Add-Drop Period Survival Guide

Woman with head in her hands looks stressed while staring at computer screen
How I feel trying to pick classes at the crack of dawn every semester

If you’re anything like me, course selection is a perfect storm of stress and chaos. It’s at the crack of dawn for some reason, TigerHub feels like it was designed on Microsoft Word, and you are making decisions that have a direct impact on your future. And sometimes it all goes wrong. Seeing that big red X on a course you really wanted to join may be disheartening, but it is not the end of the world! I am here to offer some advice for surviving the magical solution to all your course selection woes: add-drop period.

Everyone has weathered at least one of these already, but maybe there are some novel tips and tricks in this article for even the most seasoned course selection veterans. First off, if you haven’t already used it, TigerSnatch is your best friend. It is an app specifically designed to help you get a seat in the class of your dreams. Once add-drop opens up, there will be a flurry of people dropping in and out of classes. When you log in to TigerSnatch, you can pick courses to “subscribe” to, including specific precepts/labs, and if someone drops that course, TigerSnatch will send you a notification that there is a spot open. Make sure to let TigerSnatch send alerts directly to your phone or computer to increase your chances of being the first to the spot. 

Though TigerSnatch is a great tool, it is a bit of a gamble. If you are seeking more concrete entry into a class, you can always do so the old fashioned way by emailing a professor. I would introduce yourself, explain your situation, and maybe tell them why you are interested in the course. Sometimes, if you’re lucky, they will let in a few extra people who ask nicely and persuasively. Your chances also go up if you are in need of a certain class for your major. If you are an underclassman trying to figure out what you want to study, feel free to include that to plead your case.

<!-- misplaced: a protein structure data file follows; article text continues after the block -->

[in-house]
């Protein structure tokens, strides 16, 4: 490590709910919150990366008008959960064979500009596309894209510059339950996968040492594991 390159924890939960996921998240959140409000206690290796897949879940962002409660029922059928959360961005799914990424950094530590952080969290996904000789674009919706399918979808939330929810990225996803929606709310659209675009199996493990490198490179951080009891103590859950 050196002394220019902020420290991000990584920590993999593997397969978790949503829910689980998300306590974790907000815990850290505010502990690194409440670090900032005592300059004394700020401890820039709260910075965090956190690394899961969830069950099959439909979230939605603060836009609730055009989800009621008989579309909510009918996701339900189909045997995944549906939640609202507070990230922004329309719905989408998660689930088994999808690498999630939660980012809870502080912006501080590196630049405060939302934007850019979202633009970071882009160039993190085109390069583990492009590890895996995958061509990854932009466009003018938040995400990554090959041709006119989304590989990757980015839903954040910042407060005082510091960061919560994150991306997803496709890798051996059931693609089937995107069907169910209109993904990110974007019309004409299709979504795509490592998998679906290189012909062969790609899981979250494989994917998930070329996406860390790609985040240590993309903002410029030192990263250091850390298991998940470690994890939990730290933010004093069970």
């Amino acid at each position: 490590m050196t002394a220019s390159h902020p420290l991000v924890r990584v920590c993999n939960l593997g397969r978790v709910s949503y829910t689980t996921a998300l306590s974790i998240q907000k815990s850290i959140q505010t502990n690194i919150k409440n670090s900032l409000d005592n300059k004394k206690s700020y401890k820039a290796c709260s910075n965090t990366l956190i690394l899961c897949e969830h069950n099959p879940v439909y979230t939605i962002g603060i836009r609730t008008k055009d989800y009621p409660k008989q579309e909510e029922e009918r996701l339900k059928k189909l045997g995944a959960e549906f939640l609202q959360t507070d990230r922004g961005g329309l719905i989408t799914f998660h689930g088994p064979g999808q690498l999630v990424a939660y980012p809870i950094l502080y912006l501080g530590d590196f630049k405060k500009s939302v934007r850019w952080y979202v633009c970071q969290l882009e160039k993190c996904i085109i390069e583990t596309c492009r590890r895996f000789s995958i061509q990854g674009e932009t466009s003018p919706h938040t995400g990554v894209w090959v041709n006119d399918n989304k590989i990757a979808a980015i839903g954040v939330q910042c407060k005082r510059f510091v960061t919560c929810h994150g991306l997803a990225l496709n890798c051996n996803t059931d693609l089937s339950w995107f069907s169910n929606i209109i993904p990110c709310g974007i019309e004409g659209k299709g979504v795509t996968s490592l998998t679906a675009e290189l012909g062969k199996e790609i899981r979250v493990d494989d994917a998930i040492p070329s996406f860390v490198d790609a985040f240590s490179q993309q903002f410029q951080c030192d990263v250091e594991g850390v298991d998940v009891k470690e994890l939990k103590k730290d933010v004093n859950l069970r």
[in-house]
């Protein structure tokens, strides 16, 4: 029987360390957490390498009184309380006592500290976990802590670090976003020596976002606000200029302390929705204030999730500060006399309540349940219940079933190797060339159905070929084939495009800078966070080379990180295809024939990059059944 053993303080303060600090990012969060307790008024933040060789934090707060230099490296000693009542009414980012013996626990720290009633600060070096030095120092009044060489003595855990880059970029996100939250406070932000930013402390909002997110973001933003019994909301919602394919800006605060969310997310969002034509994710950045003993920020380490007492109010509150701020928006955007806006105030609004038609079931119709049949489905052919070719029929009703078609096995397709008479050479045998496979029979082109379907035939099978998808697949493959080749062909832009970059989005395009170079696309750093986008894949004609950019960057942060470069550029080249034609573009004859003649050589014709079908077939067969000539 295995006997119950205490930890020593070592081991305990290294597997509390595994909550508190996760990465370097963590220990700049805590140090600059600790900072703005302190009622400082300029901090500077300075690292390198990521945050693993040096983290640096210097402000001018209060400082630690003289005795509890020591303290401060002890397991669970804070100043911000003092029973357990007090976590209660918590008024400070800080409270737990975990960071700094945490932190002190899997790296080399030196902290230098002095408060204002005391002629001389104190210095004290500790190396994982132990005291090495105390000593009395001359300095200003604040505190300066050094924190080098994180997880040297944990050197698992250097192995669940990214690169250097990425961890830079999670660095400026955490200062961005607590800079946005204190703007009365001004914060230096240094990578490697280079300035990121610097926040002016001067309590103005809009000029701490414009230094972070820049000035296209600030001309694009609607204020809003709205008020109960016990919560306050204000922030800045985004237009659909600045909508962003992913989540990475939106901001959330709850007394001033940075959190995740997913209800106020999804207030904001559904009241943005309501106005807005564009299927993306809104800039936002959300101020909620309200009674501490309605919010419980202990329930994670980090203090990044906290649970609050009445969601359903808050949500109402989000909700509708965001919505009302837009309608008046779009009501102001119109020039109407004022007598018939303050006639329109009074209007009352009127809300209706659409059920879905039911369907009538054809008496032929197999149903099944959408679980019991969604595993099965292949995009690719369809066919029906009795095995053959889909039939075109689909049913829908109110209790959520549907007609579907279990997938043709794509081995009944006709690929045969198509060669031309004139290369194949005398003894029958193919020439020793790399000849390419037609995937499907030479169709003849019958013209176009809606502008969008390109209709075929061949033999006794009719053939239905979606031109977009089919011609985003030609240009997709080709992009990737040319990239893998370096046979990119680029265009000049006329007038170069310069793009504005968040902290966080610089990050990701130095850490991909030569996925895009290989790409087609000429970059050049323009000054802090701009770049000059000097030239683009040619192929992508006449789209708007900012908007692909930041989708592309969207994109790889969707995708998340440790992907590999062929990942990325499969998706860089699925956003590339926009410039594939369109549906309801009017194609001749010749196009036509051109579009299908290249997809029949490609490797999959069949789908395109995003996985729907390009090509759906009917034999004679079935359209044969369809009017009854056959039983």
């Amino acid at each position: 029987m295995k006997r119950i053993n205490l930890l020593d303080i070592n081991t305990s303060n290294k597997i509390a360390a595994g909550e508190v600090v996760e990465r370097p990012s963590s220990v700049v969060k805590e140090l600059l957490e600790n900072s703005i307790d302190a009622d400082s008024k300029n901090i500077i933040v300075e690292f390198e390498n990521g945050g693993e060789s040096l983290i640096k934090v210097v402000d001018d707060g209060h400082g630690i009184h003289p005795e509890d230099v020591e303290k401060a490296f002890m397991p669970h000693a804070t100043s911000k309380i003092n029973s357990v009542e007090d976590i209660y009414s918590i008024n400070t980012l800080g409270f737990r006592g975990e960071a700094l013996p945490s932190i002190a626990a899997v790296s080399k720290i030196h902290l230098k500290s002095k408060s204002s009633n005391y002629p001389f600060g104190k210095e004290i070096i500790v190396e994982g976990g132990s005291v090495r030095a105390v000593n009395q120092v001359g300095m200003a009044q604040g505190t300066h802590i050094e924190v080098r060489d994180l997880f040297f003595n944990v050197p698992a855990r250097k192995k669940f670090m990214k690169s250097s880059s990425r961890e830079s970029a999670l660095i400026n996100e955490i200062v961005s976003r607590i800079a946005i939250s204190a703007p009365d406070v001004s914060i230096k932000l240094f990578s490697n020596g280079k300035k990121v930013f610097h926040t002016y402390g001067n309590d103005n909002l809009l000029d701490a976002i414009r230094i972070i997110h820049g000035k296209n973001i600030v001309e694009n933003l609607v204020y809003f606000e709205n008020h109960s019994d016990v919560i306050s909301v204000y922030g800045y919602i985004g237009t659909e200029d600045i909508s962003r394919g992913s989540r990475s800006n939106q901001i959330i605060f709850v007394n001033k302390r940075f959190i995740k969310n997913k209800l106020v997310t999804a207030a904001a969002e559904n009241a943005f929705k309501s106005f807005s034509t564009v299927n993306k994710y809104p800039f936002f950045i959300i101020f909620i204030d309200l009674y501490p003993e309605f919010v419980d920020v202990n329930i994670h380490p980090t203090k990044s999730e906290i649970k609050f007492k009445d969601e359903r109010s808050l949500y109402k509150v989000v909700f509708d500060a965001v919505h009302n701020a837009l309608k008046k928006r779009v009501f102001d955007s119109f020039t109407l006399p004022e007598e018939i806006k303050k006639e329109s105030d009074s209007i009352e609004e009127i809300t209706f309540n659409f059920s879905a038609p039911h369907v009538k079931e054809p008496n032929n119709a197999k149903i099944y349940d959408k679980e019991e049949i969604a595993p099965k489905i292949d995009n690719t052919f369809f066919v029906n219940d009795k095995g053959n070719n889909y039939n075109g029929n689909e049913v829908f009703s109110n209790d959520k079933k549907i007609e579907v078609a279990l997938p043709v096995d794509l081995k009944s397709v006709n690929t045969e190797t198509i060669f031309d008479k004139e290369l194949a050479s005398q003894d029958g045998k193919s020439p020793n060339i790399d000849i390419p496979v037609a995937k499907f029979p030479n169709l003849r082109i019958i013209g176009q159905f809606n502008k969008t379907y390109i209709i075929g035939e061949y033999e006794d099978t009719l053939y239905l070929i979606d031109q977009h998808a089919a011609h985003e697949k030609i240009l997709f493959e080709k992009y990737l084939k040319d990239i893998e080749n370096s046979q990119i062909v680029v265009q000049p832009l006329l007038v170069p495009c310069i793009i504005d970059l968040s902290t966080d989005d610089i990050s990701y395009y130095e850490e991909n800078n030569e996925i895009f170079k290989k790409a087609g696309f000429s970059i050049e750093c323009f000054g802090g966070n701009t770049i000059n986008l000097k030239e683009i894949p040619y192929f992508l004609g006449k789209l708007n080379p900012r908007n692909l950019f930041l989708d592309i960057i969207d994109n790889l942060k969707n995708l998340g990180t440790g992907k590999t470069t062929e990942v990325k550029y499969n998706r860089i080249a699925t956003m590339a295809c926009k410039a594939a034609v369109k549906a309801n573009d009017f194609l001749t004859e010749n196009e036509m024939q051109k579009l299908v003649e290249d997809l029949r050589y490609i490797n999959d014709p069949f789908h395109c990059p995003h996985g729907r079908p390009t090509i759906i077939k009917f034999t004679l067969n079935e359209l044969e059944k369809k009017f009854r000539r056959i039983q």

Sadly, sometimes classes simply have too many people who want to take them and too few seats. It can be disheartening to not get into classes you really want, especially if you had a preventative issue during course selection. Still, all is not lost! You can generally take a course in a different semester, though some are offered in a specific fall-spring order. Also, keep in mind that each year you progress you move further up the order of people choosing classes. If you don’t get a class early on, sometimes you can get a spot much easier as an upperclassman. Things tend to work out, and sometimes that second choice backup class you forgot you even signed up for ends up being one of your favorites.

Virginia Cobbs, Natural Sciences Correspondent